Last month the movie made a splash on the gay film-festival circuit, opening Outfest in Los Angeles and closing Newfest in New York. It opens commercially in New York on Aug. 5.
The Outgames Human Rights Conference is a three-day series of presentations taking place during the second annual GLISA North America Outgames – “a celebration of sport, culture and human rights” — held in Vancouver, BC, Canada, between July 25 – 31, 2011. On July 26, I joined a group of more than 20 leaders from athletics and academia at an all-day session on homophobia in sports and transgender athletes.
The topic is timely: 2011 has already proven to be a watershed period for LGBT visibility in athletics, with more than 25 sports figures publicly coming out before June.
The morning workshop was facilitated by Jennifer Birch-Jones, Lead for the Canadian Association for the Advancement of Women in Sports and Physical Activity (CAAWS)Addressing Homophobia in Sports program. High-level executives, LGBT athletes and organizers of recreational leagues engaged in frank discussion and interactive exercises, and at the end of three hours, two things were clear: the sporting world is increasingly looking for ways to include its lesbian, gay and bisexual athletes; and the issue of transgender athletes is more complicated.
First, the good news. In the working groups I participated in, the topic of trans athletes came up organically, the product of genuine curiosity and a desire to improve policy. The issue of trans participation is complex because of the physiological changes associated with sex reassignment. Put simply, testosterone is a banned substance, so beyond discrimination and transphobia, female to male (FTM) athletes face performance restrictions. The very process of transitioning requires attention to competitive advantage and sporting fairness.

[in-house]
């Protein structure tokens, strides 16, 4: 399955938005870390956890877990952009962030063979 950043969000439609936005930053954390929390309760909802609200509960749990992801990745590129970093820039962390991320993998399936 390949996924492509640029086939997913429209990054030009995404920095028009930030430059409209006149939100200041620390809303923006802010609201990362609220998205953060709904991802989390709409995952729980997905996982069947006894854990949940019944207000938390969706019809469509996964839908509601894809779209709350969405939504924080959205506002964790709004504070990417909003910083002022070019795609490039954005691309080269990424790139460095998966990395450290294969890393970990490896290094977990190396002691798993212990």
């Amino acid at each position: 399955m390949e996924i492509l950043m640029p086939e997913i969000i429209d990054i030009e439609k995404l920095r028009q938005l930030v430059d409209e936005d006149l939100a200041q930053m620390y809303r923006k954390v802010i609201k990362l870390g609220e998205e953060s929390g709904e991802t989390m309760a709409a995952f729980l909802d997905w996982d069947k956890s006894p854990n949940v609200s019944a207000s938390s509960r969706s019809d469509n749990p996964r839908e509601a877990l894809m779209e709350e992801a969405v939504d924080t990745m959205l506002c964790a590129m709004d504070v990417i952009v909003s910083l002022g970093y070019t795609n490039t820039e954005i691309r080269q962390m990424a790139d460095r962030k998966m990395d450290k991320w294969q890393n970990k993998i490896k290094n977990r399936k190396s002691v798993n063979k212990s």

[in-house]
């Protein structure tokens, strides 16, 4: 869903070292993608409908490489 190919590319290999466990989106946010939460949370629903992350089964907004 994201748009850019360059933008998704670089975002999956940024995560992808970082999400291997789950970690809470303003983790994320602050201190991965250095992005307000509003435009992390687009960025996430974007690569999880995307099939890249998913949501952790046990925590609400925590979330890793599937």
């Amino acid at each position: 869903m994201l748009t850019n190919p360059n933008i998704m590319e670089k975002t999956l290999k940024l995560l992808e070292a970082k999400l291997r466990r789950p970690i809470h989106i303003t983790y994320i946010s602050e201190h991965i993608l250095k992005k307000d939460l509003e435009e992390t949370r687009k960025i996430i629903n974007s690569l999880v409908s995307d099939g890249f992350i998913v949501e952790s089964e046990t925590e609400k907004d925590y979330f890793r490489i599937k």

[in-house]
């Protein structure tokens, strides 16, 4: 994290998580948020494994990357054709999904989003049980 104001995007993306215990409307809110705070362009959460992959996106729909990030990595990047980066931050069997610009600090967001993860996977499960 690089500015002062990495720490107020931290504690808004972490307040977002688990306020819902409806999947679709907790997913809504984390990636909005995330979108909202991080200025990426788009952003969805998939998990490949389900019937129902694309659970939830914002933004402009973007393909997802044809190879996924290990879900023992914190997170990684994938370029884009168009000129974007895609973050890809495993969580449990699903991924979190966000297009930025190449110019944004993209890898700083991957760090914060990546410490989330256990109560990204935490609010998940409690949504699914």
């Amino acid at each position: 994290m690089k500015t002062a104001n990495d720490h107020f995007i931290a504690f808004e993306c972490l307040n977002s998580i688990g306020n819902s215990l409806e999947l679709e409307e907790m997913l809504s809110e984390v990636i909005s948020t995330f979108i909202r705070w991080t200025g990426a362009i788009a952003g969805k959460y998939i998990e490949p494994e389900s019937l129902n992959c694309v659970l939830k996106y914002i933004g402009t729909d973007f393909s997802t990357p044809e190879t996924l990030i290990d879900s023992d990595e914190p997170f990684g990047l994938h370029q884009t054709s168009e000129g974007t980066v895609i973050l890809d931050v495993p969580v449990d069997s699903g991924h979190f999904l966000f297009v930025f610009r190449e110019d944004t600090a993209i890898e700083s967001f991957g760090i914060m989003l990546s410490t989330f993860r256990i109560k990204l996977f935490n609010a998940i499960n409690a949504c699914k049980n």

Sports organizations may have an easier policy position in including male to female (MTF) transgender athletes, and those who do not seek hormone treatment. The presenters characterized this latter group as undergoing a “social transition” – they present themselves as the gender with which they identify, but don’t take hormones or undergo surgery. A recent example is Kye Allums, a transgender FTM basketball player on the women’s team at George Washington University, who came out in 2010 and with the support of his team, finished the season.
The inclusion of trans athletes is going to take time, education, and a policy shift but the push for a working model has begun. Afternoon session facilitators Dr. Pat Griffin and Helen J. Carroll presented their report, “On the Team: Equal Opportunity for Transgender Student Athletes”, which documents policy recommendations and best practices for transgender inclusion in student athletics.
The sports programs at high schools and colleges feed into professional sporting associations. The inclusion of trans athletes at the school level bodes well for inclusive policies shifts in the future.
Read more HERE
Certainly there are some good developments though slow in coming overseas in the transgender arena, we are yet to see any major thrusts locally, our leading transgender activist is not getting the desired support as expected despite eloquent lip service from the antiquated and politically twisted advocacy structure in various press releases and reports but no direct engagement or interventions to include that demographic in LGBT rights and forumatic activity. Some engagement has come from a small entity that being in the form of Couture Elements/The Underlined Response but not as nearly as enough to bring the issues squarely in the public domain.
Also see a recent radio discussion linked below with the leading voice locally "Laura" on NEWSTALK 93FM's "Love and Sex" with Dr. Karen Carpenter who is an internationally respected Clinical Sexologist who has been sympathetic to the cause, also on that program which was entitiled "Was I Born in The Wrong Body? was world reknowned Dr. Susam Volker:Radio program "Love & Sex" on Sexual Identities & Transgenderism (Were you born in the wrong body?)
Peace and tolerance